‘Dowsing with Wands’

Catharine Fortlage and Elizabeth Phillips
31 Mount Nebo, Taunton, Somerset TA1 4HG
Email : scriptus@31mountnebo.fsnet.co.uk 
Tel : 01823 33 33 92  

When-I-were-a-lad I wrote to Sooty asking for a wand to magic a space ship in my back garden.  I got a nice reply but no cigar. Fifty years passed in the wilderness before I ~ like Parsifal ~ acquired the magic wand. 

In ‘The Divining Hand’ Christopher Bird shows that the wand-of-power/sceptre/mace/bobber is a universal symbol.  A wand was used by old man Moses ~ way down in Egypt’s land ~ to bring forth water from the rock.

The wand is one of the Category A dowsing tools, up there with L rods, Y rods and the Pendulum.  It is likely that the wand came first, partly due to the difficulty of manufacturing telescopic L rods in neolithic Milton Keynes (especially the ball bearing swivel mounted versions)

The dowsing wand has been neglected in recent years, and is probably less known to many people than the Cameron Aurameter.  But the wand is a very powerful tool.  In one sense very simple, in another very subtle.

By getting a (vertical) swing going ~ and observing how the swing changes when you reach the target ~ the wand can be used like an L rod.  But the wand can also be used to find things in line-of-sight ~ if you had X Ray vision ~ such as electrical wires hidden in walls, or water in the next field.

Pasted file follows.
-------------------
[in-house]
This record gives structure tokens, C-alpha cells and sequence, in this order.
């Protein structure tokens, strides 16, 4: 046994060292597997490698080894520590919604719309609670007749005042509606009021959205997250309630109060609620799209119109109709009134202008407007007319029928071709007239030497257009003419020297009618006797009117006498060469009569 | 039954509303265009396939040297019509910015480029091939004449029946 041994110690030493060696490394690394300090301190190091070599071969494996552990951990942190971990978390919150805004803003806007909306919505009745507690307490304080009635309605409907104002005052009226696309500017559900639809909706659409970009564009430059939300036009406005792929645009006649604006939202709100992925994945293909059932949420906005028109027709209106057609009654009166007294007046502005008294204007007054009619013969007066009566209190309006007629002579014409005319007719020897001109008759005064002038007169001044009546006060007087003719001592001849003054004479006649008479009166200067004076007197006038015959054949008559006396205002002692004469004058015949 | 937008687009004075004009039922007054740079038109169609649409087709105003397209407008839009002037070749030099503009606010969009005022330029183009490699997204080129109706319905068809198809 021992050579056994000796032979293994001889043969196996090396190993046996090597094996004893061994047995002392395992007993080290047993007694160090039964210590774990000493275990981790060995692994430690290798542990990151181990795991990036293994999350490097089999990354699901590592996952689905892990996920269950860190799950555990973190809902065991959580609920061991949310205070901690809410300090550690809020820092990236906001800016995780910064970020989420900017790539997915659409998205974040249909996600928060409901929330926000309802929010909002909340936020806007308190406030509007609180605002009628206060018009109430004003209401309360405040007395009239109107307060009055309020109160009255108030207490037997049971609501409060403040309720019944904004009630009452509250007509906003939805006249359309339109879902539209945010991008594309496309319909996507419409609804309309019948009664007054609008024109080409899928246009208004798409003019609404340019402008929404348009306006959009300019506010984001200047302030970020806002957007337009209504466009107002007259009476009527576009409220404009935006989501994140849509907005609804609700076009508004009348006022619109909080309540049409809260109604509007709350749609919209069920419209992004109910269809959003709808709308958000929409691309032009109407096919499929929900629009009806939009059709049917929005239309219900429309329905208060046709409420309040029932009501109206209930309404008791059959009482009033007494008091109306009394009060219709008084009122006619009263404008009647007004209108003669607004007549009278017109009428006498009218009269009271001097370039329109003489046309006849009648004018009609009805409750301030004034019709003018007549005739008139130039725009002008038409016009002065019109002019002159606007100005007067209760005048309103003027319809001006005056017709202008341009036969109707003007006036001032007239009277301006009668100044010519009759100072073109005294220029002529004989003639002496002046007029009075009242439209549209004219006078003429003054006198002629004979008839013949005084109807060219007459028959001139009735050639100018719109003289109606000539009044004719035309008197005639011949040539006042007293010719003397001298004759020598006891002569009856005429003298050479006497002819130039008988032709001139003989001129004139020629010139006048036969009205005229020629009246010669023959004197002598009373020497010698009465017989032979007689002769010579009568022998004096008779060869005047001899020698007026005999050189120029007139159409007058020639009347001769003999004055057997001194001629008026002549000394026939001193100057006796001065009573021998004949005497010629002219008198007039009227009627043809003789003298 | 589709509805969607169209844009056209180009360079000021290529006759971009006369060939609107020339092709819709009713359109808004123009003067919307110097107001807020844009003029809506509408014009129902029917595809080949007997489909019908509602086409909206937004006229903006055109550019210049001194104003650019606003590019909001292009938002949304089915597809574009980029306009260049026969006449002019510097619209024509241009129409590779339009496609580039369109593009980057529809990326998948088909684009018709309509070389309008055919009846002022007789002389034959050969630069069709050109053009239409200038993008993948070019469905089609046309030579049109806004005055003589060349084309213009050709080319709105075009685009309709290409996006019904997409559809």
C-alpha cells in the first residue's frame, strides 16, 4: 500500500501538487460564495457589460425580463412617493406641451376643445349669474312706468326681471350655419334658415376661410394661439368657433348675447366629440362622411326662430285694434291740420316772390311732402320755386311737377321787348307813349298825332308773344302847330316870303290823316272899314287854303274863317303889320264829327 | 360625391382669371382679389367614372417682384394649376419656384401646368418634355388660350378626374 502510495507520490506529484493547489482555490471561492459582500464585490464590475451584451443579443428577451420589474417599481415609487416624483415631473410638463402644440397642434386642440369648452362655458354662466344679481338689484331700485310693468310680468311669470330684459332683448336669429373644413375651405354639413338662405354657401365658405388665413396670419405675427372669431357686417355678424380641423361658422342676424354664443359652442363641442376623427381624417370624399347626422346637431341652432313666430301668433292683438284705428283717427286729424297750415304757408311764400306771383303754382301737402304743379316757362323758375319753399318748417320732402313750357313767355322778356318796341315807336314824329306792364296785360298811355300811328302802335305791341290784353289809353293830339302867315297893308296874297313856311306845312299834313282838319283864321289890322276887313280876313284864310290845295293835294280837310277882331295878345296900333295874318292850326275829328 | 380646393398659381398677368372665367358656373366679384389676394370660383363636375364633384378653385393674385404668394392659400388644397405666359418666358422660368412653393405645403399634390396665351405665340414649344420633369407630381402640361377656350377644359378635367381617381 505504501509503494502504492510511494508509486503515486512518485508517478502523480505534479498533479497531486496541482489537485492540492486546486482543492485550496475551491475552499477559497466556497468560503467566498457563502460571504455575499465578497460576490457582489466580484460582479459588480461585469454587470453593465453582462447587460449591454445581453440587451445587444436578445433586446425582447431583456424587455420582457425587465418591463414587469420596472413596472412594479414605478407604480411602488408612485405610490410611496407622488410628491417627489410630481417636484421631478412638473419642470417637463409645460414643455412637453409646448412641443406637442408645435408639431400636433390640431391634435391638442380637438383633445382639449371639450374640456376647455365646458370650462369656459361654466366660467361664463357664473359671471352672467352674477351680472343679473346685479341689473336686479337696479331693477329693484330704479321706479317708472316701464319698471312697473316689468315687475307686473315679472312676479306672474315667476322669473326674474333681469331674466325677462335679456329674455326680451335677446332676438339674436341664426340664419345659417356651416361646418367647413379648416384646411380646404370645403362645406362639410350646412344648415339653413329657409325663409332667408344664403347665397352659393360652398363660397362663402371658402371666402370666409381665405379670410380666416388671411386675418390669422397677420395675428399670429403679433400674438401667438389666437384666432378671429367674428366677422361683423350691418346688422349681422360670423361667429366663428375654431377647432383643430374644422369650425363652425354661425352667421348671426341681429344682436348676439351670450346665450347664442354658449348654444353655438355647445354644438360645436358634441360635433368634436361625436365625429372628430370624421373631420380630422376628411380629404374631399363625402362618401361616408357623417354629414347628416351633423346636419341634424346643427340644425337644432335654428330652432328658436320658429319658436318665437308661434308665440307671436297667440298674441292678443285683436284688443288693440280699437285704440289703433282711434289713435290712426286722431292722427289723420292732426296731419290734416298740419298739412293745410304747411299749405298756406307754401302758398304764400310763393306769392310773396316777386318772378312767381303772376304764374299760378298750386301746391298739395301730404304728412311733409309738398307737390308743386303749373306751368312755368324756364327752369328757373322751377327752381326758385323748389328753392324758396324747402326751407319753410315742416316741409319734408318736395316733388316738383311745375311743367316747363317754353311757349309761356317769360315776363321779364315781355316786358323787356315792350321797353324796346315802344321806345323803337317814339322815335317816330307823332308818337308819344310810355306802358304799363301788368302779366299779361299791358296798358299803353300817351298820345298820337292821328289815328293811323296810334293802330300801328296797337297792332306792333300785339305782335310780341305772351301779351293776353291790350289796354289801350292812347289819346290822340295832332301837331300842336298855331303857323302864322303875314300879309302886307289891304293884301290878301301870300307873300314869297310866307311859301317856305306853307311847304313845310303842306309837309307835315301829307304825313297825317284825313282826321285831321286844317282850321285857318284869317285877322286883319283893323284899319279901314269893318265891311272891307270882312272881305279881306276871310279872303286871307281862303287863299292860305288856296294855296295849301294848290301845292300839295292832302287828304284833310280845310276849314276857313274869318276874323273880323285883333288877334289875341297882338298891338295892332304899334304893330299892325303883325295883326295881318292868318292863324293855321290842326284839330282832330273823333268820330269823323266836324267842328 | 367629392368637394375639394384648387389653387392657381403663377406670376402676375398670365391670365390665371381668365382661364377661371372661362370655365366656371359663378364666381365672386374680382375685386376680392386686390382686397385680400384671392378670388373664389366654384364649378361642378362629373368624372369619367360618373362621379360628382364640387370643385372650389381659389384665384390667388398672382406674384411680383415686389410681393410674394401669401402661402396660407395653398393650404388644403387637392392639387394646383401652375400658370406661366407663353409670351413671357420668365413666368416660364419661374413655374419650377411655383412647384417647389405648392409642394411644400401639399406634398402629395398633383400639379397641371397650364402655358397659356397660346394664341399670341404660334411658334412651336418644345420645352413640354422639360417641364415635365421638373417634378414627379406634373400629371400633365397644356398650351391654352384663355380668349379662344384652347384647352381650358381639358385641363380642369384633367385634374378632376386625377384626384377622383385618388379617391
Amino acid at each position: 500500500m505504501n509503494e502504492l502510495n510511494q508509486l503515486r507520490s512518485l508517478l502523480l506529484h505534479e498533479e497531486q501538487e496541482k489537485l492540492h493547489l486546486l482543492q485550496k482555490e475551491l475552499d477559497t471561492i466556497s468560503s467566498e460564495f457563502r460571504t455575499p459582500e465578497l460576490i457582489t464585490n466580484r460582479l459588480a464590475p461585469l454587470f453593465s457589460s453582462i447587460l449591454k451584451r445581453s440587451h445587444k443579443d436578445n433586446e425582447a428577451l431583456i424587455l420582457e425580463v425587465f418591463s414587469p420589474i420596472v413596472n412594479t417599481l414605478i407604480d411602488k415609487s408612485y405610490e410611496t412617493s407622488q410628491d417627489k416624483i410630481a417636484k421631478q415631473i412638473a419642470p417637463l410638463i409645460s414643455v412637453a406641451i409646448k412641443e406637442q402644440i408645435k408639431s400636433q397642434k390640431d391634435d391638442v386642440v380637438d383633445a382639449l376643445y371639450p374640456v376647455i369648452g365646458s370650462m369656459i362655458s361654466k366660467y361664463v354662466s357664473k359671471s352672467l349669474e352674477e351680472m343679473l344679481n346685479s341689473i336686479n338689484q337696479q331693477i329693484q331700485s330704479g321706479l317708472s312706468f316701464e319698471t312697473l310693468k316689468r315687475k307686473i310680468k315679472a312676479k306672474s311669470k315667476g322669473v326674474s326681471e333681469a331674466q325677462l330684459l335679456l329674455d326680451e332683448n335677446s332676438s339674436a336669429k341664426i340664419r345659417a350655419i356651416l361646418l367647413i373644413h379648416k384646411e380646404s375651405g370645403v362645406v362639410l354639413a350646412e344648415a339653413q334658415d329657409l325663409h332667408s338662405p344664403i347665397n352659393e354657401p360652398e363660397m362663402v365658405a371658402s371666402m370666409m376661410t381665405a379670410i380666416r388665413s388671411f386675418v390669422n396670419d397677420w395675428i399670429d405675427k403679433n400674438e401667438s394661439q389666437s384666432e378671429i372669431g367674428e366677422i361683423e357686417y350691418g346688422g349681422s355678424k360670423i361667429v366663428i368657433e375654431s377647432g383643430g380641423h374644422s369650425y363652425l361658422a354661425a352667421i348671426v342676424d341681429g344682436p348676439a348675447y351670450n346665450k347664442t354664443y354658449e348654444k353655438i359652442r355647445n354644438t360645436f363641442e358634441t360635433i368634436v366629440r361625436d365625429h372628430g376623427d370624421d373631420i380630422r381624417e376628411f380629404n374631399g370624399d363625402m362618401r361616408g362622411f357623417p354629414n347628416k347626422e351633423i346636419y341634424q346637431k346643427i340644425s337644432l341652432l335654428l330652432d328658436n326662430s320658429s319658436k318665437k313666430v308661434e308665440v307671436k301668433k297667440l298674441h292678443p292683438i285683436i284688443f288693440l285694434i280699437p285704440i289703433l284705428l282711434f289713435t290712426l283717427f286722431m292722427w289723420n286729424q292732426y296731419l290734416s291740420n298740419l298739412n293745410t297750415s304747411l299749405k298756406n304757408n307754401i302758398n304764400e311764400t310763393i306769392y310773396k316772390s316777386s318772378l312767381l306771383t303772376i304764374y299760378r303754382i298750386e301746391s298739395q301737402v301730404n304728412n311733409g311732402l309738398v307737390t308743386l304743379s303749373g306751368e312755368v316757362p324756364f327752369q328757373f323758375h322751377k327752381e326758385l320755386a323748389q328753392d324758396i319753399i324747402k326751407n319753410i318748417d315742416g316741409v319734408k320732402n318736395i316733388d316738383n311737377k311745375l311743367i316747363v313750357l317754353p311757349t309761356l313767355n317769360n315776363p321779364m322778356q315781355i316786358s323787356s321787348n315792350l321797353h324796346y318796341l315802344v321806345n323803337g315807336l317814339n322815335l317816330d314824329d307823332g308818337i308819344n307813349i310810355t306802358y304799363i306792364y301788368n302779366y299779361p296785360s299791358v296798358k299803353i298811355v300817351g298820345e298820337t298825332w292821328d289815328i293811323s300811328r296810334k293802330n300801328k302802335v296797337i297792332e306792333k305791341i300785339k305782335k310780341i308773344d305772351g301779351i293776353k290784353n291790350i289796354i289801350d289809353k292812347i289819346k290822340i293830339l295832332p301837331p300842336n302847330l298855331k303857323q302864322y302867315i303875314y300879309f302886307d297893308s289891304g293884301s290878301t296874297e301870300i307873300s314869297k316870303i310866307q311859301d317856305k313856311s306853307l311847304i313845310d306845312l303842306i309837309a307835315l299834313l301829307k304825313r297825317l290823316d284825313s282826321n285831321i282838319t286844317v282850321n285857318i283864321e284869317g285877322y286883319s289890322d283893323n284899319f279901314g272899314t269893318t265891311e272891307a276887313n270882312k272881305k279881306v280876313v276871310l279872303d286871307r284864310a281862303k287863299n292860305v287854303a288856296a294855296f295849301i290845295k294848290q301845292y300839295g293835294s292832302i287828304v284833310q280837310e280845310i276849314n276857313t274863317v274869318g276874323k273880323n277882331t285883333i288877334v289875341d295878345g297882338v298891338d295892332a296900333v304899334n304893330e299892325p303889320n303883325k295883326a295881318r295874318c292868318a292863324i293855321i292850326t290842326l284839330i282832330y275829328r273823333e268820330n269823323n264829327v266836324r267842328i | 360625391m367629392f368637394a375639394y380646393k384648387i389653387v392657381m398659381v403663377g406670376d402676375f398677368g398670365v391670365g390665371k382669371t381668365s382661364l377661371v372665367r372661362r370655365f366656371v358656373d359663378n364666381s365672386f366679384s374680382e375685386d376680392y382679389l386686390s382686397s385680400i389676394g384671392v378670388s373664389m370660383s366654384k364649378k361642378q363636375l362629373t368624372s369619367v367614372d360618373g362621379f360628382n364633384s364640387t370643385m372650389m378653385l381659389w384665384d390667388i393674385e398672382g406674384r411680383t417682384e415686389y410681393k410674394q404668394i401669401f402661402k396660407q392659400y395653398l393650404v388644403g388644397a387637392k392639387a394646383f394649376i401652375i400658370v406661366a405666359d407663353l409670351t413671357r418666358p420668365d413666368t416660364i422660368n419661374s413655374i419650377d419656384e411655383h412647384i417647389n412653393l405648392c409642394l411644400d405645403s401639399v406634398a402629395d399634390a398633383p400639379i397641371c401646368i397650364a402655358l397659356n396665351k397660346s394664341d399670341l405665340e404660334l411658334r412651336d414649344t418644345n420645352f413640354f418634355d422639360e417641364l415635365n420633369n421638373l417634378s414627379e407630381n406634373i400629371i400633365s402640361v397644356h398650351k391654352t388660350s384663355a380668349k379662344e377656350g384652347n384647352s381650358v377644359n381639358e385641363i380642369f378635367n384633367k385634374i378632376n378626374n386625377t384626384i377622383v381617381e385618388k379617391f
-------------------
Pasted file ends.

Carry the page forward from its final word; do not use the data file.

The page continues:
The wand is far richer in its response than the L rod, partly due to the fact that the wand can move in three dimensions, and a comprehensive guide to the use of the wand is been set out in ‘Dowsing with Wands’, by Catherine Fortlage and Elizabeth Phillips1.

This is a really excellent guide, and it certainly makes you think.  One of the most important pieces of information for me was how to use the wand as a tool for healing. Again this is both simple and subtle, and as I have learnt myself, very powerful.

For me, one of the differences between the wand and other dowsing tools is that with the L rod, for example, the shape, size and weight of the tool does not matter a great deal, as the hand quickly adjusts. 

Yet with the wand, there are a number of variables, including length, weight on the end, overall twanginess, etcetera, and as a result the feel of the thing can vary considerably from one wand to another.

Given the importance of the wand ~ and its neglect in recent years ~ dowsers owe a considerable debt of gratitude to the authors for setting out so clearly how to use this particular tool.  For less than the price of a pint of Strangler’s Old Chokey you can acquire as much information on the use of the wand as exists in print, or indeed on the web.

If you use the wand, the authors are keen to gather feedback from you, especially in relation to new uses, including uses other than finding water, energy lines, pipes and healing.  They are also interested in different wand movements and the user's interpretation of them ; suggestions on materials and sizes of wands; tracking ~ either on the ground or on a map ; case histories of physical and/or aura healing ; using the wand to direct energy as witches use sacred knives ; and setting up protective mandalas.

Please feed comments through to Kate Fortlage at scriptus@31mountnebo.fsnet.co.uk

1        £5 plus £X postage from the BSD office…

2        Wands are available for purchase from the BSD office…



This review first appeared  in Dowsing Today .

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